A dualist analysis of abortion: personhood and the concept of self qua experiential subject

Journal of Medical Ethics 31 (1):48-55 (2005)
  Copy   BIBTEX

Abstract

There is no issue more central to the abortion debate than the controversial issue of whether the fetus is a moral person. Abortion-rights opponents almost universally claim that abortion is murder and should be legally prohibited because the fetus is a moral person at the moment of conception. Abortion-rights proponents almost universally deny the crucial assumption that the fetus is a person; on their view, whatever moral disvalue abortion involves does not rise to the level of murder and hence does not rise to the level of something that should be legally prohibited.In this essay, I argue that, under dualist assumptions about the nature of mind, the fetus is not a person until brain activity has begun.i First, I argue it is a necessary condition for a thing to be a moral person that it is a self. Second, I argue it is a necessary condition for a fetus to be a self, under dualist assumptions, that there has been some electrical activity in the brain. I conclude that a dualist can take the position that abortion ought to be legally permitted at least until the beginning of brain activity in the fetus

Links

PhilArchive



    Upload a copy of this work     Papers currently archived: 89,718

External links

Setup an account with your affiliations in order to access resources via your University's proxy server

Through your library

Similar books and articles

What is being qua being?Allan Bäck - 2004 - Poznan Studies in the Philosophy of the Sciences and the Humanities 82 (1):37-58.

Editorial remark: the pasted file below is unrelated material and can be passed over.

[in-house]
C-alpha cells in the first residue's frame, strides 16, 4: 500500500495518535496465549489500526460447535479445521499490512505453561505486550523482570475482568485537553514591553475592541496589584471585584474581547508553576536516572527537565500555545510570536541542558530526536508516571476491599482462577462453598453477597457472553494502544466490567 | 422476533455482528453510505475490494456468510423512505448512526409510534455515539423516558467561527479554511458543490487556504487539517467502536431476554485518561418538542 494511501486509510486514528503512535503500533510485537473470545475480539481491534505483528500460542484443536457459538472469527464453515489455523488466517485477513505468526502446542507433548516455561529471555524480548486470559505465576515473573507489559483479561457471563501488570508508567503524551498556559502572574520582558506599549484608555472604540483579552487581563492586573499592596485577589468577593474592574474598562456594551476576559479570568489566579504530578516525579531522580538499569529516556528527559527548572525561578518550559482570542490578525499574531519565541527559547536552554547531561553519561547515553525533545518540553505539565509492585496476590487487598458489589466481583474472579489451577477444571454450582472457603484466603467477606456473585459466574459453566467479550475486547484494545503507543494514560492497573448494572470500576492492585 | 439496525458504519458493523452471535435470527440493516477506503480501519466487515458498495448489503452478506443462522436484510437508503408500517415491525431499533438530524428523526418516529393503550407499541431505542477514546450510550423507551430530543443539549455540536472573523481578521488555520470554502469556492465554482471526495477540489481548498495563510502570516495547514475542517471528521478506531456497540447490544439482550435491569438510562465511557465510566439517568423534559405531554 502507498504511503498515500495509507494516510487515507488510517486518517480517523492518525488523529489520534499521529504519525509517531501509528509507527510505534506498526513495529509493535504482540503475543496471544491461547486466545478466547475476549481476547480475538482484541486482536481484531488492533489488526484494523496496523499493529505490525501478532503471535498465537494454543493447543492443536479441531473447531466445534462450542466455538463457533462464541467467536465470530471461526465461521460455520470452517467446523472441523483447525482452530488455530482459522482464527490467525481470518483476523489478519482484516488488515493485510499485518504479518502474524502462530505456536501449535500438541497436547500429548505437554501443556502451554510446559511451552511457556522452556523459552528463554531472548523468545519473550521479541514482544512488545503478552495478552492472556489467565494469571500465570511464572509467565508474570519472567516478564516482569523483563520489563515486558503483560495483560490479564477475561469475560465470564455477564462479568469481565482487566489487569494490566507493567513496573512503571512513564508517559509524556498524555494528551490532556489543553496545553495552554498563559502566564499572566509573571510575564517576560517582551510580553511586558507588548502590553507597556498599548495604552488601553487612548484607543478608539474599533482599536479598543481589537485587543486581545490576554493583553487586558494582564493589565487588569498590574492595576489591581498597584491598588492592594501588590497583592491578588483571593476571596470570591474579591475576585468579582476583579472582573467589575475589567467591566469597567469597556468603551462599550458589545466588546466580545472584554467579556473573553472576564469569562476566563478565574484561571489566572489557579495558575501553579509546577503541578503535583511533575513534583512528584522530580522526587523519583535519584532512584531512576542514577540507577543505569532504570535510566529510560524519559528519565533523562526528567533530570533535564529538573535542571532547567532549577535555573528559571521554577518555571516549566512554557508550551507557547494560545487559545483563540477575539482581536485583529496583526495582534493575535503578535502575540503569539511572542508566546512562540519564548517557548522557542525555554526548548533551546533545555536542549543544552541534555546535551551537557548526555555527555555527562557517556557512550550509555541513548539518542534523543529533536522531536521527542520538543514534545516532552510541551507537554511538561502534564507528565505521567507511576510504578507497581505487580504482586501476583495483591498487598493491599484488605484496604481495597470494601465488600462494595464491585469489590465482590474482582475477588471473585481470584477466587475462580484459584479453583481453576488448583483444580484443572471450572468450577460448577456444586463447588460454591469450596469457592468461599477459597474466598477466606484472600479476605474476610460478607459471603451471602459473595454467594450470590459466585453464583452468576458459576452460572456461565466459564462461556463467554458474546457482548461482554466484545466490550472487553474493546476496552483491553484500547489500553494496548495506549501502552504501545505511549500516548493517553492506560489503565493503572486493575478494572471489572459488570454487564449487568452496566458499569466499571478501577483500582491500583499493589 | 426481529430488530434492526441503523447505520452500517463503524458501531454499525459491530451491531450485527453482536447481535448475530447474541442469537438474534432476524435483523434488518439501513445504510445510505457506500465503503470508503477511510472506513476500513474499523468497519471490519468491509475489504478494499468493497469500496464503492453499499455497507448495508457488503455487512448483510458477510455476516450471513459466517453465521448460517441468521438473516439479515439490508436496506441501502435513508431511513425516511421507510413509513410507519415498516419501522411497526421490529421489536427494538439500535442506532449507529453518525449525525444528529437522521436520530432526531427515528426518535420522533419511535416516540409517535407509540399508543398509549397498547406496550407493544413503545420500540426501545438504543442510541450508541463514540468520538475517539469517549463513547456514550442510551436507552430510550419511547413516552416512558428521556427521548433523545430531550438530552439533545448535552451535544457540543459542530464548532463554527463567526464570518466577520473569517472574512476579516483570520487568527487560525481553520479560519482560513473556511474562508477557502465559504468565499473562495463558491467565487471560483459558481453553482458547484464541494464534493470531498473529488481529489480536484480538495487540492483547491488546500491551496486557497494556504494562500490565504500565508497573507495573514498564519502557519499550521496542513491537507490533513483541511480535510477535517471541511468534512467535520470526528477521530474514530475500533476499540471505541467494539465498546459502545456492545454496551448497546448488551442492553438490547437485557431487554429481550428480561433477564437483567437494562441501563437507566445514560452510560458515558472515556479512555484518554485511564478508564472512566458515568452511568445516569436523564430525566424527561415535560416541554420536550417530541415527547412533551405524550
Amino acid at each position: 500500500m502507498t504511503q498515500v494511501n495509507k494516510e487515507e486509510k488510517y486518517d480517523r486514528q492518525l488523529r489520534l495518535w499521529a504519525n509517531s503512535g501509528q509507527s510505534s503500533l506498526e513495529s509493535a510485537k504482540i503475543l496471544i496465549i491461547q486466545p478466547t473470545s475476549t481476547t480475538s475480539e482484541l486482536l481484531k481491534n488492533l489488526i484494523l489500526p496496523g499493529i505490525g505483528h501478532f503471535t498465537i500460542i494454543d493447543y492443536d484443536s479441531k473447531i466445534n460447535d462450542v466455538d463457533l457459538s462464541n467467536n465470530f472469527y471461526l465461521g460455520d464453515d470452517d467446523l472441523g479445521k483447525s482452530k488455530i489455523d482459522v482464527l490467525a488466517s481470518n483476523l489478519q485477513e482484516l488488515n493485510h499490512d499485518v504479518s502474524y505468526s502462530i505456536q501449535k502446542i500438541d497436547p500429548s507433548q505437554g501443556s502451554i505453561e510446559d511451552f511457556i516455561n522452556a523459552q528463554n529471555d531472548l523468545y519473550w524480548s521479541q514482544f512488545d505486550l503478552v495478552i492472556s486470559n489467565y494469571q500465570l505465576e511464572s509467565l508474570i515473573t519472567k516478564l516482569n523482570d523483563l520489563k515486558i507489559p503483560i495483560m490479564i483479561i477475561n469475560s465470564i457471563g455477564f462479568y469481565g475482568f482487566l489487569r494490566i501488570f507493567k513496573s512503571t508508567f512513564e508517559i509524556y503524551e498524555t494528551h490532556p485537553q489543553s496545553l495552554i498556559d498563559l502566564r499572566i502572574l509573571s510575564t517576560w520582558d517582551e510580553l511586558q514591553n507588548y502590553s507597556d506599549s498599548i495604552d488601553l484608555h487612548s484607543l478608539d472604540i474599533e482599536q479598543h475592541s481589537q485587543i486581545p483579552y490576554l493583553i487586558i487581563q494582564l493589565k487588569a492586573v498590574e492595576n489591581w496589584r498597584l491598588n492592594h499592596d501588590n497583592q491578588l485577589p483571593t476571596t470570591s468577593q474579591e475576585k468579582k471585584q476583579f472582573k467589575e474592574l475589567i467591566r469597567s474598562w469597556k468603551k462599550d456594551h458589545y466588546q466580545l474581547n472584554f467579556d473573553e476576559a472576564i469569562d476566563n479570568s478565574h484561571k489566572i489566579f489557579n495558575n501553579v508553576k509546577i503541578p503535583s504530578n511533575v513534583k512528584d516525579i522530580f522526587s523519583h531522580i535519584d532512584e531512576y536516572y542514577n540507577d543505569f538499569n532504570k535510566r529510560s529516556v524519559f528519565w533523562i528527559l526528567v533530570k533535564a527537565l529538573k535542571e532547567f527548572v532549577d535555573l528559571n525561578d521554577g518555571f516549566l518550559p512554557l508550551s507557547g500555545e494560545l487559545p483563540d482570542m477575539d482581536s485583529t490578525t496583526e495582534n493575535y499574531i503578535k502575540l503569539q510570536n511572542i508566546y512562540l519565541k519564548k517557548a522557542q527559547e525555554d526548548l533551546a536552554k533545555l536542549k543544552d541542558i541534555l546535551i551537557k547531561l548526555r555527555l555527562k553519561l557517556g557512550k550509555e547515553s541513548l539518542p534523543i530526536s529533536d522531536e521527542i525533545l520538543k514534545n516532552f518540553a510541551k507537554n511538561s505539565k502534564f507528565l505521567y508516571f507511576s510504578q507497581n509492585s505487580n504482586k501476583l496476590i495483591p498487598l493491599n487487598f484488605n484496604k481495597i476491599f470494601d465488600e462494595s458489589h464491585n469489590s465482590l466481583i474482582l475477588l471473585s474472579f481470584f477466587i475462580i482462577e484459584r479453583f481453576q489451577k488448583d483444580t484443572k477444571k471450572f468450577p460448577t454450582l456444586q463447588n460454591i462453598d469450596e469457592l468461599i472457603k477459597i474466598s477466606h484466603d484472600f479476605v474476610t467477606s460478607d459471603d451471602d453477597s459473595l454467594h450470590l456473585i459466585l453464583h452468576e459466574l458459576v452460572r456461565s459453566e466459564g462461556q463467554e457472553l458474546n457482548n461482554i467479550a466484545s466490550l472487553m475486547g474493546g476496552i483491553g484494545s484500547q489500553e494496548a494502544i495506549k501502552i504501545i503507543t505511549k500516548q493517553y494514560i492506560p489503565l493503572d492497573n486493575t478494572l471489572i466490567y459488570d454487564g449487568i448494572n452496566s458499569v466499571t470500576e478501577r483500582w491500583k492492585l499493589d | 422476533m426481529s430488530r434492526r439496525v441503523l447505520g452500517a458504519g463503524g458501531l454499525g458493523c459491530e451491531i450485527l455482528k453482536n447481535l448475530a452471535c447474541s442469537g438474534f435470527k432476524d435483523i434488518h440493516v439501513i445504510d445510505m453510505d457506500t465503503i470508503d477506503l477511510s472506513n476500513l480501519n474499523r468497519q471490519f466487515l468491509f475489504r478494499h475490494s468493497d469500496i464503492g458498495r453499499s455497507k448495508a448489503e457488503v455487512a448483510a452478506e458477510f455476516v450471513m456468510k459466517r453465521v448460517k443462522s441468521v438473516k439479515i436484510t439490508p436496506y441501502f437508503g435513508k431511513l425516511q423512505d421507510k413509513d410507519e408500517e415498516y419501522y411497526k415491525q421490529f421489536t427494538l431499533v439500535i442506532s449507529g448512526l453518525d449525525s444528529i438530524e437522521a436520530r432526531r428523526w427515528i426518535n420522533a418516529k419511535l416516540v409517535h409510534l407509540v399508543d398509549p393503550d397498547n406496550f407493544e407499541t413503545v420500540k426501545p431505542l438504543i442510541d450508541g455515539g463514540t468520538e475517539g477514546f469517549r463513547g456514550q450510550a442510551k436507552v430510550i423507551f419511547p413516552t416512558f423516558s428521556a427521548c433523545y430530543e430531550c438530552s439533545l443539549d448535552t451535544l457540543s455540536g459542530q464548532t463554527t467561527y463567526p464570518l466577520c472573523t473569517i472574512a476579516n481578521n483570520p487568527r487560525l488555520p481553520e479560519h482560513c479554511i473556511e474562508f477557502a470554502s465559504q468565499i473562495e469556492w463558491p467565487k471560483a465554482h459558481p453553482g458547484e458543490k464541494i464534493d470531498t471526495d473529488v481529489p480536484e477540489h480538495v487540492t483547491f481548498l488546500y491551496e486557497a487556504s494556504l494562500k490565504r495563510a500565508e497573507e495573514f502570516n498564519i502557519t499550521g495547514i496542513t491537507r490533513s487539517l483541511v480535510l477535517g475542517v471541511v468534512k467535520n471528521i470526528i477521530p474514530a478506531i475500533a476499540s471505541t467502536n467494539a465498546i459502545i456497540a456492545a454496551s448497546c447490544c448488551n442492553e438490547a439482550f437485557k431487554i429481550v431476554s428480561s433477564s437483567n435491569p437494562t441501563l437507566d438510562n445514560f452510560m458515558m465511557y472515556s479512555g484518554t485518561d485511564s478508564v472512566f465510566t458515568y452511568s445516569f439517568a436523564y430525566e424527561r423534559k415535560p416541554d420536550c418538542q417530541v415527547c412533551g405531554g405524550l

Interpersonal recognition: A response to value or a precondition of personhood?Arto Laitinen - 2002 - Inquiry: An Interdisciplinary Journal of Philosophy 45 (4):463 – 478.
Neuroscience and Personhood.Dan Ernst - 2008 - Proceedings of the Xxii World Congress of Philosophy 5:5-12.
Doubts about a Classic Defence of Abortion.Jo Difford - 2011 - Human Reproduction and Genetic Ethics 17 (1):122-129.
The Latin Avicenna and Aquinas on the Relationship between God and the Subject of Metaphysics.Peter Furlong - 2009 - Proceedings of the American Catholic Philosophical Association 83:129-140.

Analytics

Added to PP
2010-08-24

Downloads
53 (#265,353)

6 months
1 (#1,018,209)

Historical graph of downloads
How can I increase my downloads?

Author's Profile

Citations of this work

Abortion.Jonathan Lewis & Søren Holm - 2023 - In M. Sellers & S. Kirste (eds.), Encyclopedia of the Philosophy of Law and Social Philosophy. Dordrecht: Springer. pp. 1-8.
Of souls, selves, and cerebrums: a reply to Himma.F. J. Beckwith - 2005 - Journal of Medical Ethics 31 (1):56-60.

Add more citations